Monday, December 8, 2008

It's the Little Things

There is a tendency in our culture to be in a hurry. To be so focused on our own concerns and worries that sometimes we neglect those around us. I’m as guilty as anyone else with regard to this unfortunate state of mind, but I am learning the importance of reaching out in small ways to help others whenever I can.

I put this to the test the other day. I had driven down to a Utah village to run several errands before the wintry storms make traveling through the canyons entertaining. My list of things to accomplish was long. There were numerous items to be found and purchased in my quest to be ready for the upcoming holidays. Since my oldest son lives in this fair city, he went with me to assist on my big day of shopping.

We ventured to a fabric store where I was hoping to find satin binding for a couple of blankets I’m making for a certain new granddaughter. In our haste to enter the store, I realized I had left a card in the car that contained the measurements needed. Calling myself not nice names, I exited the store to find that card. It didn’t take long to locate this item and upon my return to the store, I noticed an older woman was approaching behind me. She was limping, walking with the aid of a cane. I paused, sensing she might need some assistance. Two or three people gave me disgruntled looks, walked around me, and hurried into the store. I continued to wait, then held the door open for this good woman. She smiled and thanked me profusely, giving me a much-needed warm fuzzy. This small act of service didn’t take much time. But as I considered how long it would have taken her to manage things on her own, I was struck by how much a simple thing on my part had helped.

As the day progressed, there were other opportunities to render aid. Some came in surprising forms. We entered a one-stop shopping type of store where I found numerous items that were on my list of things to buy. Included were several baking ingredients I will be using in the days ahead as I make holiday candy and cookies. When it came time to check out, the lines at the front of the store were long. But this gave me a chance to spend some time visiting with my son as we waited. We had a good visit, and then it was our turn to empty our cart onto the checkout counter.

I noticed that the clerk was an older woman who looked extremely tired. Figuring it had been a long day for her, I then observed her nametag. She possessed the same name as my mother. Since this is an unusual name (Genevieve) I commented on how pretty it was. She smiled and thanked me, stressing that it was unusual. I shared that my mother had been given this same name. We visited about the challenges of learning to spell such a name in the first grade as this good woman continued to ring up the items I was purchasing that day. Her countenance changed. And when a silly bottle of molasses leaked on her scanner (son # 2 dearly loves homemade ginger-chip cookies) she didn’t complain. She hurriedly cleaned things up and told me she would buzz for someone to replace that item. Knowing that other people were impatiently waiting in line behind me, I declined her offer, but thanked her for her willingness to go the extra mile on this. She was still beaming when we left the store.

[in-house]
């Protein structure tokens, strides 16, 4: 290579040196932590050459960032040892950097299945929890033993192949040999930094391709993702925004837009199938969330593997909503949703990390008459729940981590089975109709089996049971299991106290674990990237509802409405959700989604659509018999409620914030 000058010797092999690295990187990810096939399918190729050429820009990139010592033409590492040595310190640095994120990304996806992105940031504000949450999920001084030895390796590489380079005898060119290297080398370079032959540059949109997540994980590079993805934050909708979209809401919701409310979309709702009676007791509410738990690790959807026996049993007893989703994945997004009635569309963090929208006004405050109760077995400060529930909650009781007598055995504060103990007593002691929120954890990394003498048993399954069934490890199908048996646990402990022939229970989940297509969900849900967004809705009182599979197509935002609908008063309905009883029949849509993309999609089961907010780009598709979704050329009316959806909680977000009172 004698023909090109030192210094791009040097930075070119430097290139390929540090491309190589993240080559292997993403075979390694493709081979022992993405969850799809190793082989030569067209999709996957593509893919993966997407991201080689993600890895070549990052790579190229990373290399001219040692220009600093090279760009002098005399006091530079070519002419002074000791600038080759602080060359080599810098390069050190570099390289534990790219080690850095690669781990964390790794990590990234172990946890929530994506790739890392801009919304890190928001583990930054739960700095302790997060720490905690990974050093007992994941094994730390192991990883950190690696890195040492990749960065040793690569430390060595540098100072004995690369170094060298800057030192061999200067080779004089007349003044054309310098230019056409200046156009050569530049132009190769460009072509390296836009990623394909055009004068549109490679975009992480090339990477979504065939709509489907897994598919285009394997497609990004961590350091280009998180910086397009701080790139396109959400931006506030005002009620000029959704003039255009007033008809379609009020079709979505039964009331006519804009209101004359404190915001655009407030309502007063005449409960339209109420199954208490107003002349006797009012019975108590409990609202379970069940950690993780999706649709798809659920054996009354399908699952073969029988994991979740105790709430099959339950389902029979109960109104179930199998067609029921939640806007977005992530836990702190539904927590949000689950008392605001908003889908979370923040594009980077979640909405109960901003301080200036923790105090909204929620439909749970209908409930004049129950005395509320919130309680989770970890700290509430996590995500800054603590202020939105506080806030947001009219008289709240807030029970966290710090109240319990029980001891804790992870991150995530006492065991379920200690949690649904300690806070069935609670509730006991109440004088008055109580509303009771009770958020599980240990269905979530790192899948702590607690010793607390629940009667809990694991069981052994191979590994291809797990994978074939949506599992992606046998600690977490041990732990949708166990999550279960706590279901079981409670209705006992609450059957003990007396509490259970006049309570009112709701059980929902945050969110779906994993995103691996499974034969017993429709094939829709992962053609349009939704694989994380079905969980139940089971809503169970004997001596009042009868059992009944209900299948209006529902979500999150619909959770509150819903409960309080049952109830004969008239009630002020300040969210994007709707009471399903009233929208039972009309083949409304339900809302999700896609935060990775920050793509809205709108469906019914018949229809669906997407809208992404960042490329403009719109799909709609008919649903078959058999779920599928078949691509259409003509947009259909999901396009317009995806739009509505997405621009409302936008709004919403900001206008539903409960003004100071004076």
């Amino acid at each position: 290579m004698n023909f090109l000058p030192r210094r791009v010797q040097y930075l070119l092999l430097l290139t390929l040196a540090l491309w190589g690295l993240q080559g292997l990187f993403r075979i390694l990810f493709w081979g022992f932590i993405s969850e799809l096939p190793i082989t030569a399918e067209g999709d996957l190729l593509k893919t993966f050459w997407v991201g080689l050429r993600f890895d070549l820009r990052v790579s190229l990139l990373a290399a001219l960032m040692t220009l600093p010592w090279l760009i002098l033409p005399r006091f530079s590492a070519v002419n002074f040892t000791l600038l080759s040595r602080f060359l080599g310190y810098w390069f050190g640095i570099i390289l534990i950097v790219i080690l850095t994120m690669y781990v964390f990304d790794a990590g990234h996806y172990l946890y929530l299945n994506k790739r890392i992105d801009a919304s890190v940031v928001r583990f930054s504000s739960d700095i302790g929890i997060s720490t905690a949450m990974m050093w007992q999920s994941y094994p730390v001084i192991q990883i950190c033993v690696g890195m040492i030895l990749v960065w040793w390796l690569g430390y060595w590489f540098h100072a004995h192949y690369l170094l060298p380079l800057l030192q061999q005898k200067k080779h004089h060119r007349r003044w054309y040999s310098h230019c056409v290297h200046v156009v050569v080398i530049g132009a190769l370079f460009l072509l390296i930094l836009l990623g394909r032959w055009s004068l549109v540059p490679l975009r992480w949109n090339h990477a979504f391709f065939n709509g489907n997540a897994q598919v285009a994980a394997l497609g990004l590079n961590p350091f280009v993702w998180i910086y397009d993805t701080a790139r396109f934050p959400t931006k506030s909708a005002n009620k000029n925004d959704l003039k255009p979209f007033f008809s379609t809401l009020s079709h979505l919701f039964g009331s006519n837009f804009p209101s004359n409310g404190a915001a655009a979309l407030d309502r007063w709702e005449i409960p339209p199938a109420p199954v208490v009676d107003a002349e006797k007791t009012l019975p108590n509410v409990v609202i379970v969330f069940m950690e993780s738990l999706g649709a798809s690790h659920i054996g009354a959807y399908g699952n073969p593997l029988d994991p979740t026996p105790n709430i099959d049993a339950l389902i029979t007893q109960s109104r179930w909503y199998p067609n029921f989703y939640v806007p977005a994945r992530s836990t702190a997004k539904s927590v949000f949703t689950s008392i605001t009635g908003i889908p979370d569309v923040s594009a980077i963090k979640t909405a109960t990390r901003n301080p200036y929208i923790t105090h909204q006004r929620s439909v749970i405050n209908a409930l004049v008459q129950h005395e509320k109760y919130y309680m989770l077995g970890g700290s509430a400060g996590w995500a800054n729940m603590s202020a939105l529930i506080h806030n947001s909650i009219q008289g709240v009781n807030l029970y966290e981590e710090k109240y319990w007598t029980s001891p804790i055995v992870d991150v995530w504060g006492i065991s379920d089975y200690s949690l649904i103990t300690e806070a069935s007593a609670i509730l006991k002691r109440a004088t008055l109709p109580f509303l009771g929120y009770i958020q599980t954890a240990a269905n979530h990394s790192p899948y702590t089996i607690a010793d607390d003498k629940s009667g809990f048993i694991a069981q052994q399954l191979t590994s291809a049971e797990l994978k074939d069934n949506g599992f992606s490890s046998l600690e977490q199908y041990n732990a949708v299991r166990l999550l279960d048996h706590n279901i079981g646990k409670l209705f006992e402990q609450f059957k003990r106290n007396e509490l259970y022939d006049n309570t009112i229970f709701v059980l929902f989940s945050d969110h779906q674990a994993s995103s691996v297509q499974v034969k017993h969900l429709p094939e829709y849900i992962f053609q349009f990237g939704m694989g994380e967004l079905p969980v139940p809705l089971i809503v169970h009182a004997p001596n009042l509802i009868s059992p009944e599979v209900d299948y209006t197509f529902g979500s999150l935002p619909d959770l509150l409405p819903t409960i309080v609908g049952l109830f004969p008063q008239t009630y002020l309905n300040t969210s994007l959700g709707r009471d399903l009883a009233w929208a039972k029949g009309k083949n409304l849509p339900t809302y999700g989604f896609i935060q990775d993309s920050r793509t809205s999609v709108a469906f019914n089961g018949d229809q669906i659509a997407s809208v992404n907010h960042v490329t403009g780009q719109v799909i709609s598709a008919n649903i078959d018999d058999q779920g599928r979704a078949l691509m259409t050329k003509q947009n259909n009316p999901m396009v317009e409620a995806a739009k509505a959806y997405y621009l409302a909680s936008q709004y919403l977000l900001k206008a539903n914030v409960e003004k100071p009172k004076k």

My son commented on how our brief conversation had seemed to help this woman. It hadn’t taken much effort on my part, and very little time to make that difference. We talked about how important it is to be kind and considerate, realizing that everyone is struggling in today’s troubled world.

A few minutes later as we drove on to our next stop, my son stopped the car and graciously allowed someone who was trying to pull out from a nearby parking lot a chance to enter traffic. This person waved and smiled their gratitude at my son’s thoughtfulness. Again, it hadn’t taken long to render a small act of service that may have altered someone’s mood for the better. (We ignored the honking behind us.)

I suspect these are the things that will really matter someday. I seriously doubt I will be lauded for my shopping skills while in mortal mode, nor the holiday baking. What will be called into account will the times I neglected to help someone when the opportunity presented itself. We’re all busy, we’re all stressed. It seems to be a current theme of our day. But we can make a huge difference in the lives of others if we so choose. Small acts of selfless service are truly the best way we can emulate the example set by our elder Brother. In my opinion, this is the best way to honor His upcoming birthday. So my challenge is this: as we all hustle and bustle to get ready for the days ahead, take a look around. It doesn’t cost a cent to be gracious, to smile, to be patient, or to simply hold a door open for someone who needs it. These little acts of service won’t hinder us in our daily quests, but they just might make all the difference in the world to people who need a small boost.




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2 comments:

Cindy Beck said...

Cheri,
What you've said is so true. We just never know when a kind word or a smile might make all the difference to someone.

Thanks for the reminder of what life (and the Christmas season) is all about.

Oh, and thanks, too, for stopping by my blog and commenting on, "Colder Than an Eskimo's Wallet." Loved your story about starting a fire with stuff up the chimney! :0)

Cheri J. Crane said...

Hi Cindy. Glad you liked the blog. I enjoyed yours, too. =) And, yep, you can be sure that I always check the chimney before lighting a fire. I learned my lesson. ;)